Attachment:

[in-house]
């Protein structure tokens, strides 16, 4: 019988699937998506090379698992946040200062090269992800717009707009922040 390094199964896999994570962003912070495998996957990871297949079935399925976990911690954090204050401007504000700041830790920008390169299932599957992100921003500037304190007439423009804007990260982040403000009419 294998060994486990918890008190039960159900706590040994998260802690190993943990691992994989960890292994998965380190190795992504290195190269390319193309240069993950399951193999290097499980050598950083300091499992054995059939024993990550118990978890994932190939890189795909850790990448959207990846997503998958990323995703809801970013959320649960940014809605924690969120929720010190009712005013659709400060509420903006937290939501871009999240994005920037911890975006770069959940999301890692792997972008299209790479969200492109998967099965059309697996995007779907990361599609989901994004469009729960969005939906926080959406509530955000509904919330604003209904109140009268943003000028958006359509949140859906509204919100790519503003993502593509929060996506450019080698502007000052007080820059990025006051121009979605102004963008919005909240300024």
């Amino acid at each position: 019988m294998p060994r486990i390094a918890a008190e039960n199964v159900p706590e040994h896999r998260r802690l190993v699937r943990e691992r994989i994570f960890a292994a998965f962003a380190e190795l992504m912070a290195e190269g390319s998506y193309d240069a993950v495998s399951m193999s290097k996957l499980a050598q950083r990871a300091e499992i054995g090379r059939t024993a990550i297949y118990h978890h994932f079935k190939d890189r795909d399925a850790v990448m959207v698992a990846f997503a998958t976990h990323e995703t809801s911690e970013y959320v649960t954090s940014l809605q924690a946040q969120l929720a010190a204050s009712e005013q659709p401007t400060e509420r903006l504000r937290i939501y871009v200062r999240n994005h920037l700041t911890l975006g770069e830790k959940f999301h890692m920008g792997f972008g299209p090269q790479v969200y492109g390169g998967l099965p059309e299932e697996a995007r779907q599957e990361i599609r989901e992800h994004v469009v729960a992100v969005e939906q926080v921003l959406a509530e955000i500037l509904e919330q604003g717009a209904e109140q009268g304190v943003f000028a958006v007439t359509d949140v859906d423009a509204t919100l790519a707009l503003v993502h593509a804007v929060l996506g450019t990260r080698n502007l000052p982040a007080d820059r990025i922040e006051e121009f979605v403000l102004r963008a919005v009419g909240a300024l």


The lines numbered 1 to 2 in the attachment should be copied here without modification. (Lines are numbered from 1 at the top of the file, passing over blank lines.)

[in-house]
């Protein structure tokens, strides 16, 4: 019988699937998506090379698992946040200062090269992800717009707009922040 390094199964896999994570962003912070495998996957990871297949079935399925976990911690954090204050401007504000700041830790920008390169299932599957992100921003500037304190007439423009804007990260982040403000009419 294998060994486990918890008190039960159900706590040994998260802690190993943990691992994989960890292994998965380190190795992504290195190269390319193309240069993950399951193999290097499980050598950083300091499992054995059939024993990550118990978890994932190939890189795909850790990448959207990846997503998958990323995703809801970013959320649960940014809605924690969120929720010190009712005013659709400060509420903006937290939501871009999240994005920037911890975006770069959940999301890692792997972008299209790479969200492109998967099965059309697996995007779907990361599609989901994004469009729960969005939906926080959406509530955000509904919330604003209904109140009268943003000028958006359509949140859906509204919100790519503003993502593509929060996506450019080698502007000052007080820059990025006051121009979605102004963008919005909240300024």